I then sewed the dress together and scalloped the hem in accordance with the lace pattern, as seen in the pic below.
As seen in the design above, it didn't work with the flounce attached to the lining so I evened out the hem and attached the flounce to the outer layer instead. This, however made all the proportions wrong.
To fix this I took a chunk out of the seam where the dress hem and the flounce met and now it's just the right length!
Being a bit strapped for cash at the moment, I salvaged a burgandy invisible zip from a prom dress that we found in a charity shop a couple of years ago that never fit right.
This dress makes a nice change from my usual fit and flare silhouette. I can see more happening in the future.
Thank you very much for reading and to Ed for taking the pictures!
Lauren xx



Sunday, 16 November 2014

Dotty Shirtdress

I'm calling this dress a shirtdress even though it's collarless, so I'm not sure if it fully qualifies to enter Mary of Idle Fancy's Autumn of 1000 Shirtdresses but I'm joining in anyway!  The only reason why this dress became a button down dress was because I didn't have any matching zips, but I'm so glad that this was how it ended up.
This was what I had in mind for the dress, using the same self drafted pattern as the V&A dress, making it a V neck and adding room in the centre front for buttonholes. The fabric is a viscose I bought in Birmingham whilst there for a concert at one of the market stalls for a fantastic 2.50 per metre (I bought 2 metres). It was in Birmingham that I bumped into one of my readers for the first time!
I first traced the original pattern, then I changed the neckline to a V. I then added 1 cm which was the button width and 1.5cm seam allowance. I also did that for the front waistband piece. The back pieces I kept the same as they are cut on the fold.
For the facing I pinned together the front and back shoulder seams and traced the neckline curve, then I drew straight downwards for the length of the dress. Mine wasn't long enough, I think I added about 15cm on the end. I added seam allowance for the centre back.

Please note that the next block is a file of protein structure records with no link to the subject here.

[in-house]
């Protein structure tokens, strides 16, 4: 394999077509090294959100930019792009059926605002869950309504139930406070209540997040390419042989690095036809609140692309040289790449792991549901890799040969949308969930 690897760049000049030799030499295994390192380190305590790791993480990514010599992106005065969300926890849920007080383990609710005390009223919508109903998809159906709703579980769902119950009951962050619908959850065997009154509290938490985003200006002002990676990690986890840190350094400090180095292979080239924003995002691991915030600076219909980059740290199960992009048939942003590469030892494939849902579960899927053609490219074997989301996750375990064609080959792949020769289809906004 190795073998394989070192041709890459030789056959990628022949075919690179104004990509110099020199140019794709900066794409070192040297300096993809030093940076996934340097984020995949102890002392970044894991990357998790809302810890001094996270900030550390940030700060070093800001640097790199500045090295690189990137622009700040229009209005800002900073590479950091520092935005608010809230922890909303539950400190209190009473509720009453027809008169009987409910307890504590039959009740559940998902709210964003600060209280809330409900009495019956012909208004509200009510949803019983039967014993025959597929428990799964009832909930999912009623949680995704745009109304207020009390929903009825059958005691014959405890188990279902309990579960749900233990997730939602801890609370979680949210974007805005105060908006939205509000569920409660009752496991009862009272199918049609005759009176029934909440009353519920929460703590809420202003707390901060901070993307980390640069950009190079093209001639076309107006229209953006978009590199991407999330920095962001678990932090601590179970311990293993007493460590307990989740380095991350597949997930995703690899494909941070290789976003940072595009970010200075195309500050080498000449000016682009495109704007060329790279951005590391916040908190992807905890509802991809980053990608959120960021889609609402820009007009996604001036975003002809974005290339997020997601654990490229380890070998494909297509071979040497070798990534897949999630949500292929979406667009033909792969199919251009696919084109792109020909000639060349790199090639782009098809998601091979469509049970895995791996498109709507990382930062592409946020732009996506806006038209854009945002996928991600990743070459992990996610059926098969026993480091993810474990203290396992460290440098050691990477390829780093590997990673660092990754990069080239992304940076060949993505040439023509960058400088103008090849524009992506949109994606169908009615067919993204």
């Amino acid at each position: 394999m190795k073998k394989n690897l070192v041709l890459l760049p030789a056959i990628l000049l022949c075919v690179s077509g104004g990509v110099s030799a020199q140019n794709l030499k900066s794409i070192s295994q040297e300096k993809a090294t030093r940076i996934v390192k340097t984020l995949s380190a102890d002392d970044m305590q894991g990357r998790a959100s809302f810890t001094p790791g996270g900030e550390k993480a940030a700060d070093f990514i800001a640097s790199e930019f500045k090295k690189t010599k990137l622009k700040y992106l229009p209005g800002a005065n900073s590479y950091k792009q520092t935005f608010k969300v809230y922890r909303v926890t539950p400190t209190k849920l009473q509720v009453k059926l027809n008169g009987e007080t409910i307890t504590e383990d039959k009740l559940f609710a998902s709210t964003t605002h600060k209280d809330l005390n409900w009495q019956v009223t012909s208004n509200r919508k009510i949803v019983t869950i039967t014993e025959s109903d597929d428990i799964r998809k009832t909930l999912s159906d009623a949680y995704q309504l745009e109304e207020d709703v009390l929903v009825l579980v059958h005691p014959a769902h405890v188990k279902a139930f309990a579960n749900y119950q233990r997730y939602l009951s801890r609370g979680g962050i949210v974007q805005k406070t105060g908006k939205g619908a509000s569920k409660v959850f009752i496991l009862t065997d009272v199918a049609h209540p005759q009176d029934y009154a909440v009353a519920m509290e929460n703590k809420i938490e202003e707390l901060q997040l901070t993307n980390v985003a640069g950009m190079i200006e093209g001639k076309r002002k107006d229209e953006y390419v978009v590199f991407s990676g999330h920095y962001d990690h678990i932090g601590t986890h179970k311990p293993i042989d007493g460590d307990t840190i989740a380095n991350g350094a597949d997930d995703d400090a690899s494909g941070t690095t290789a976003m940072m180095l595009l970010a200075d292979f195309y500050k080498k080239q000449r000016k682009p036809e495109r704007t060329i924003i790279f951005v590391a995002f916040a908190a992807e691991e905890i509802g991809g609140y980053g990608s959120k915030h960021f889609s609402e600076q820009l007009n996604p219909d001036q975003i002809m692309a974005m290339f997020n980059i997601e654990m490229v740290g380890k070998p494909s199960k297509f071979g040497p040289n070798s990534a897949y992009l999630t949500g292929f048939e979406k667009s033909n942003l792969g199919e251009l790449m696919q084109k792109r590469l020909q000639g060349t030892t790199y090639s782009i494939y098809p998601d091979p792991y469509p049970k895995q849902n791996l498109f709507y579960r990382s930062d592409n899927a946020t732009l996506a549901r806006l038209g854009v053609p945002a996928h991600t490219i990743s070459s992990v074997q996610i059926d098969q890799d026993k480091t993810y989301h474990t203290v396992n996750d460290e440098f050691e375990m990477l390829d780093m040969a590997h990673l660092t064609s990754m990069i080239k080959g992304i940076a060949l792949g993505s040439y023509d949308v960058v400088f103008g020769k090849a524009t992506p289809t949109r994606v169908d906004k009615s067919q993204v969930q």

Then I sewed it all up, treating the facing as you would a normal one. I added 2.5cm to the front skirt width. 
This dress has turned out quite loose compared to the first one which is interesting, probably down to using the lightweight fabric. 
The shaped waistband gets a bit lost in the print, so I'm wondering about doing some white top stitching to make it a bit more obvious. The armholes were neatened with bias binding and I top-stitched the facing down to make sure that it stays down. The waistband is lined like the last one.
Thanks for reading and to Ed for taking the pictures!
Lauren xx

Sunday, 9 November 2014

Grey Suit Part 2: The Blazer

 After a fair few issues my blazer is finally finished! I adapted the Deer and Doe Pavot jacket pattern for the third time, this time drafting a shawl collar and double breasted aspect to it. It was originally going to be mid-hip length and tied at the waist but that didn't work out so I cropped it instead.
As this was my first time drafting a shawl collar I did encounter some issues. There were drag lines at the collar as I hadn't allowed enough ease. To fix this I snipped into the collar until the drag lines were gone, so it isn't as wide as it was supposed to be!
The blazer closes with a magnetic snap, which you usually find on bags.
I've only just noticed when looking at the photos that the sleeves are having major issues which is sad. Next time I'll pay more attention when setting them in.  The rest of the back seems to fit alright.
I fully lined the blazer with some amazing floral silk in my stash. I did bag it, but one of the sleeves got twisted and the hem was wrong so they both got unpicked, sorted out and slip stitched back together meaning that only one of the sleeves is clean!The facing was also slip stitched in.
That's it for this week. Thank you Edward for taking the photos, and thanks for reading!
Lauren xx